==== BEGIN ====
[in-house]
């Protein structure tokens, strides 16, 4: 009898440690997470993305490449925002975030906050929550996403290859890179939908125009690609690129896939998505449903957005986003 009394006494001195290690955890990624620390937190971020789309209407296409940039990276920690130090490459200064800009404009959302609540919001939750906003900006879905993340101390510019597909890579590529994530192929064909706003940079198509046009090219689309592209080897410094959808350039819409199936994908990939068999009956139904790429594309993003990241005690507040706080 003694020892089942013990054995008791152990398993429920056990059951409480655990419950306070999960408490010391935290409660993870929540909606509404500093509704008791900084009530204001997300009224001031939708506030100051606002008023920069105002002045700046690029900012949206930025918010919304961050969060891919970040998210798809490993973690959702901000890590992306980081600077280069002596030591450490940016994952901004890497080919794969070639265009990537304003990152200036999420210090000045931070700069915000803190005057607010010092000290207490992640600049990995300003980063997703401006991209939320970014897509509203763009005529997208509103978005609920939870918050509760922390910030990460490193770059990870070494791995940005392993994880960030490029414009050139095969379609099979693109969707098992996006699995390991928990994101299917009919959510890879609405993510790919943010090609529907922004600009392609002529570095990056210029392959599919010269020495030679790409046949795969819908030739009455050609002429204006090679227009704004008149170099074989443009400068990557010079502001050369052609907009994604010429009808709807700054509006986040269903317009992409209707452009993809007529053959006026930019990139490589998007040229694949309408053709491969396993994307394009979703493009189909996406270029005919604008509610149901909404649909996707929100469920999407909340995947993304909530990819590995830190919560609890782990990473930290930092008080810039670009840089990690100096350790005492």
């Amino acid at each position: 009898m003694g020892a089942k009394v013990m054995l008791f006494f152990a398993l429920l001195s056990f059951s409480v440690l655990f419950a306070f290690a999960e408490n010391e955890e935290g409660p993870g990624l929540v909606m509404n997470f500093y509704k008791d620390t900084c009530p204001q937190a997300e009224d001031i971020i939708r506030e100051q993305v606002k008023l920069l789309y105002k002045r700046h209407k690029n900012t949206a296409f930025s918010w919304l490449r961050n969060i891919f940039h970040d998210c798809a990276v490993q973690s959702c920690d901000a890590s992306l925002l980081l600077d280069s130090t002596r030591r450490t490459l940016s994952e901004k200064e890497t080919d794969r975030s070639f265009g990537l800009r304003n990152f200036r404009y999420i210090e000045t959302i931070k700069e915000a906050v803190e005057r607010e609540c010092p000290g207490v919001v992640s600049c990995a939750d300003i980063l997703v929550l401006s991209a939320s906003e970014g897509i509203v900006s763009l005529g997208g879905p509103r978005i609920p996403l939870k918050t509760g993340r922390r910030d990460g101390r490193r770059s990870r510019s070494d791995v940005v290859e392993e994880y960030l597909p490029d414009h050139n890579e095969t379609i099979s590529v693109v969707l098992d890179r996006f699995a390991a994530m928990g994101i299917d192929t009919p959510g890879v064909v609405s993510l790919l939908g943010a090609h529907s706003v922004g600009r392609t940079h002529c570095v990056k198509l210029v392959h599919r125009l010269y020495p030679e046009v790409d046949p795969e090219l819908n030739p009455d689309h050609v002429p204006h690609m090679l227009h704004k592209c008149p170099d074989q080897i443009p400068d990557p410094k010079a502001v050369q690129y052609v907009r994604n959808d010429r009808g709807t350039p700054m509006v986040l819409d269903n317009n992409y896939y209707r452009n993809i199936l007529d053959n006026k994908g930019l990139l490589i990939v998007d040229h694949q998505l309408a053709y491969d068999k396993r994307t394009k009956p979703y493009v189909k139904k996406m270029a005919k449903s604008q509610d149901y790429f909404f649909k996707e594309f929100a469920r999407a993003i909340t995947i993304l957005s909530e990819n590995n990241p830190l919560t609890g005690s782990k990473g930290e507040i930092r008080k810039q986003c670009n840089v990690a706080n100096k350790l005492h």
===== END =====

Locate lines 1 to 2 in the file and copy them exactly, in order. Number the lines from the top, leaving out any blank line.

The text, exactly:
[in-house]
């Protein structure tokens, strides 16, 4: 009898440690997470993305490449925002975030906050929550996403290859890179939908125009690609690129896939998505449903957005986003 009394006494001195290690955890990624620390937190971020789309209407296409940039990276920690130090490459200064800009404009959302609540919001939750906003900006879905993340101390510019597909890579590529994530192929064909706003940079198509046009090219689309592209080897410094959808350039819409199936994908990939068999009956139904790429594309993003990241005690507040706080 003694020892089942013990054995008791152990398993429920056990059951409480655990419950306070999960408490010391935290409660993870929540909606509404500093509704008791900084009530204001997300009224001031939708506030100051606002008023920069105002002045700046690029900012949206930025918010919304961050969060891919970040998210798809490993973690959702901000890590992306980081600077280069002596030591450490940016994952901004890497080919794969070639265009990537304003990152200036999420210090000045931070700069915000803190005057607010010092000290207490992640600049990995300003980063997703401006991209939320970014897509509203763009005529997208509103978005609920939870918050509760922390910030990460490193770059990870070494791995940005392993994880960030490029414009050139095969379609099979693109969707098992996006699995390991928990994101299917009919959510890879609405993510790919943010090609529907922004600009392609002529570095990056210029392959599919010269020495030679790409046949795969819908030739009455050609002429204006090679227009704004008149170099074989443009400068990557010079502001050369052609907009994604010429009808709807700054509006986040269903317009992409209707452009993809007529053959006026930019990139490589998007040229694949309408053709491969396993994307394009979703493009189909996406270029005919604008509610149901909404649909996707929100469920999407909340995947993304909530990819590995830190919560609890782990990473930290930092008080810039670009840089990690100096350790005492």